Mars landing site narrowed down to two candidates

Possible landing targets for Mars Science Laboratory mission NASA/JPL-Caltech/SSI

PASADENA, Calif. - NASA is deciding between two places on Mars to send its next rover.

The space agency said that the project team and outside scientists have narrowed the options and that a final decision on the destination for the nuclear-powered rover nicknamed Curiosity will likely be made by the end of the month. The rover will touch down either in Gale Crater near the Martian equator or the Eberswalde crater in the planet's southern hemisphere.

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NASA is looking for an area to accommodate what will be the largest rover ever sent to explore Mars. The craft is about the size of a Mini Cooper and weighs approximately one ton. The agency is searching for a landing ellipse of approximately 12 miles by 14 miles So far, scientists are most intrigued by a mountain inside Gale that contains rich minerals. They're also interested in Eberswalde because it's thought to be the site of a former river delta.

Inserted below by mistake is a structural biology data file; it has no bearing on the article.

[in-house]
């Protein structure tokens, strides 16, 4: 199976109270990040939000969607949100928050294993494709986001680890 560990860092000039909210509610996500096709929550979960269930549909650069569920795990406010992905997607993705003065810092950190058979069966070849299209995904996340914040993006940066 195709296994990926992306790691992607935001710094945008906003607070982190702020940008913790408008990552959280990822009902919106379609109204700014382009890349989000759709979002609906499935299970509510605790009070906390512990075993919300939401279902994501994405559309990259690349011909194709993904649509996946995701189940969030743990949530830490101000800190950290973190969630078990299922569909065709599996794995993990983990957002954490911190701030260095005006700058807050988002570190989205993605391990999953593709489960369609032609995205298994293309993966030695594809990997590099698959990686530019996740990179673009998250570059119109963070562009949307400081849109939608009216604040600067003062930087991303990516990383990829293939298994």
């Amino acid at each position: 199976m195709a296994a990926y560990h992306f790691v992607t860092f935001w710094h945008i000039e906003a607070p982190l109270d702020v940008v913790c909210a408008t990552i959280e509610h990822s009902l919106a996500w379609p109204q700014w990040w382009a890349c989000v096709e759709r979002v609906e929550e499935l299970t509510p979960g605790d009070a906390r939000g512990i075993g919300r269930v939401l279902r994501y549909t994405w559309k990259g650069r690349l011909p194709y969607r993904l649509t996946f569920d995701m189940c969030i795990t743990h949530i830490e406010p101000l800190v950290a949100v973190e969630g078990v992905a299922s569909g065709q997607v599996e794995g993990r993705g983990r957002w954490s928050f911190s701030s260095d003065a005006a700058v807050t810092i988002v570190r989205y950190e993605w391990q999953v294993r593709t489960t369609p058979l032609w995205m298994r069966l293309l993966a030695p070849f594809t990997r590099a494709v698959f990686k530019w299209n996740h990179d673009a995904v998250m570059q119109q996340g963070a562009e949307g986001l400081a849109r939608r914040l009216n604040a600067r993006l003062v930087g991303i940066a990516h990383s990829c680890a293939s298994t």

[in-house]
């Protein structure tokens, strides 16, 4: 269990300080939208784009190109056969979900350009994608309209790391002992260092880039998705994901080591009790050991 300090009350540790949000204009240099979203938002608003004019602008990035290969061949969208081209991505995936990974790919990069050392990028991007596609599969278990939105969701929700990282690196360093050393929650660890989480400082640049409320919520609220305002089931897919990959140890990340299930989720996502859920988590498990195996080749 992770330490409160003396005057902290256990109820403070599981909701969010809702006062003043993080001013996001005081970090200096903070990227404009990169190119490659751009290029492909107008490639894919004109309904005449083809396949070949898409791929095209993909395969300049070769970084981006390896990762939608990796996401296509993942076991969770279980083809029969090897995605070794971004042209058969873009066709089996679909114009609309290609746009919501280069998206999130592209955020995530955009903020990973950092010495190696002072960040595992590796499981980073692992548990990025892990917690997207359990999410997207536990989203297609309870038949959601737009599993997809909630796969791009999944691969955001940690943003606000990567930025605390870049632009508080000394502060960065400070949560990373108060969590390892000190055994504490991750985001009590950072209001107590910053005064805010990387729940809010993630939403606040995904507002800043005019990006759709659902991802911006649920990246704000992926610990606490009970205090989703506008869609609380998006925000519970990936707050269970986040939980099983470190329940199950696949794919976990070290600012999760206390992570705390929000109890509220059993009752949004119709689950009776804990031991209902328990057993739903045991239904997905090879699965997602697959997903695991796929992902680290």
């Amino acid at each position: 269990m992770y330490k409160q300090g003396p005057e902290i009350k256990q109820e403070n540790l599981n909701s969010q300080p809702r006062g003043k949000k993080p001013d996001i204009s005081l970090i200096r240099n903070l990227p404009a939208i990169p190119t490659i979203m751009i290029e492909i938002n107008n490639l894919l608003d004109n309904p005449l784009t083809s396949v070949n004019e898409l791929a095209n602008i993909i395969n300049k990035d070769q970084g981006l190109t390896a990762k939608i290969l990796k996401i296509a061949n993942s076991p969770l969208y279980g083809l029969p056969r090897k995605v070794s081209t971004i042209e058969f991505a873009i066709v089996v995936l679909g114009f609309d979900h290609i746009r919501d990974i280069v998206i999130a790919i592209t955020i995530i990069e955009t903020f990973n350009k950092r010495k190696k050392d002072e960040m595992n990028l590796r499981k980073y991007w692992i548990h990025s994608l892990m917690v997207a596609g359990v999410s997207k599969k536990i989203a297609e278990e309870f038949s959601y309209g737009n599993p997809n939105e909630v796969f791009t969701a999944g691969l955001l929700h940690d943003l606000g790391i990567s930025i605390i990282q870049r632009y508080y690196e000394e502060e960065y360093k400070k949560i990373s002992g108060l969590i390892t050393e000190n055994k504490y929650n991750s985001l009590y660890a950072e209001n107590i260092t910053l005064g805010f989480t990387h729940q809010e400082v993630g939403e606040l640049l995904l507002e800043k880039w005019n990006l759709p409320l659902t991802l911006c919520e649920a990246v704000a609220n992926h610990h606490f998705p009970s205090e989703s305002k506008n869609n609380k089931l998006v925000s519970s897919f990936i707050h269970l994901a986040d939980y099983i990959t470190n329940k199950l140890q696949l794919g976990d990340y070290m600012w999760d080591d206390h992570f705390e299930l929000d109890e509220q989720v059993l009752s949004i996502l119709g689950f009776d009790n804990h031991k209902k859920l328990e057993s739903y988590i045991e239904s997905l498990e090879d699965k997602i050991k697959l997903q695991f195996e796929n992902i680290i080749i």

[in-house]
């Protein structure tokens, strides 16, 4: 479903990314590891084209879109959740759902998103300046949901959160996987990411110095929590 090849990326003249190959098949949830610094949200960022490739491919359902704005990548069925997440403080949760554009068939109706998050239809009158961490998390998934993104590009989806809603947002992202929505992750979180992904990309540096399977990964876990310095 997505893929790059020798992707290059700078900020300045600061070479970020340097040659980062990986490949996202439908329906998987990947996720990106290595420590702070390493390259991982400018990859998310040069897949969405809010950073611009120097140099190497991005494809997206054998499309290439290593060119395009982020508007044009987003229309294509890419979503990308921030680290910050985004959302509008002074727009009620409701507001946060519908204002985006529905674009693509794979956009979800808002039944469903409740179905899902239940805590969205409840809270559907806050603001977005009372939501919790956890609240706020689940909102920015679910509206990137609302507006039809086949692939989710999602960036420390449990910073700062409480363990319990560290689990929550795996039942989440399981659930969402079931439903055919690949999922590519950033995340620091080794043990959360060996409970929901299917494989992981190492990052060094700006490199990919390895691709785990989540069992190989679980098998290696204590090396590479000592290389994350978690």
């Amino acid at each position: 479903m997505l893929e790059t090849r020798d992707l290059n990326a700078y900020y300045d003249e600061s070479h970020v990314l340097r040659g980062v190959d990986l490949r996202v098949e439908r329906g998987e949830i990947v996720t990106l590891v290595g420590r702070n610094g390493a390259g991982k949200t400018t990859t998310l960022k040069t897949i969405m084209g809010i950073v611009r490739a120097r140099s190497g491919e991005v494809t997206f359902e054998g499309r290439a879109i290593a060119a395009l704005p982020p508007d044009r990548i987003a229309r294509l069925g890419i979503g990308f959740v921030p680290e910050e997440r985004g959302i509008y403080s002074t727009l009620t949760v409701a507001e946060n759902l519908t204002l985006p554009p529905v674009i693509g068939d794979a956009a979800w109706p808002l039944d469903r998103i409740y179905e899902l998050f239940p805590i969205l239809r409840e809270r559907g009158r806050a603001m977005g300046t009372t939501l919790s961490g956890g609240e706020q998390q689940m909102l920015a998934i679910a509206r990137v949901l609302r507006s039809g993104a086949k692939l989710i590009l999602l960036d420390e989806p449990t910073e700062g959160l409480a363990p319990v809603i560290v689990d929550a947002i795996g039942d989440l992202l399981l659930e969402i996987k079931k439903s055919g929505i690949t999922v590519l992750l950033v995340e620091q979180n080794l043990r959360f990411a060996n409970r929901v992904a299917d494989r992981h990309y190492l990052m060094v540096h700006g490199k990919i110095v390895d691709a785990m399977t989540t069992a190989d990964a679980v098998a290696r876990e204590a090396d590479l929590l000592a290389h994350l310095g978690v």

Last year, the agency narrowed its list to include four possible landing sites for a landing. Besides Gale and Eberswalde, NASA announced another crater named Holden and what appears to be a flood channel known as Mawrth Vallis The latter site was ultimately removed as a possible landing area as astronomers are less familiar with its geologic history.

Engineers are prepping the rover for launch from Florida in November. It's scheduled to arrive on the red planet next summer and will study whether the site ever had an environment favorable for life to emerge.

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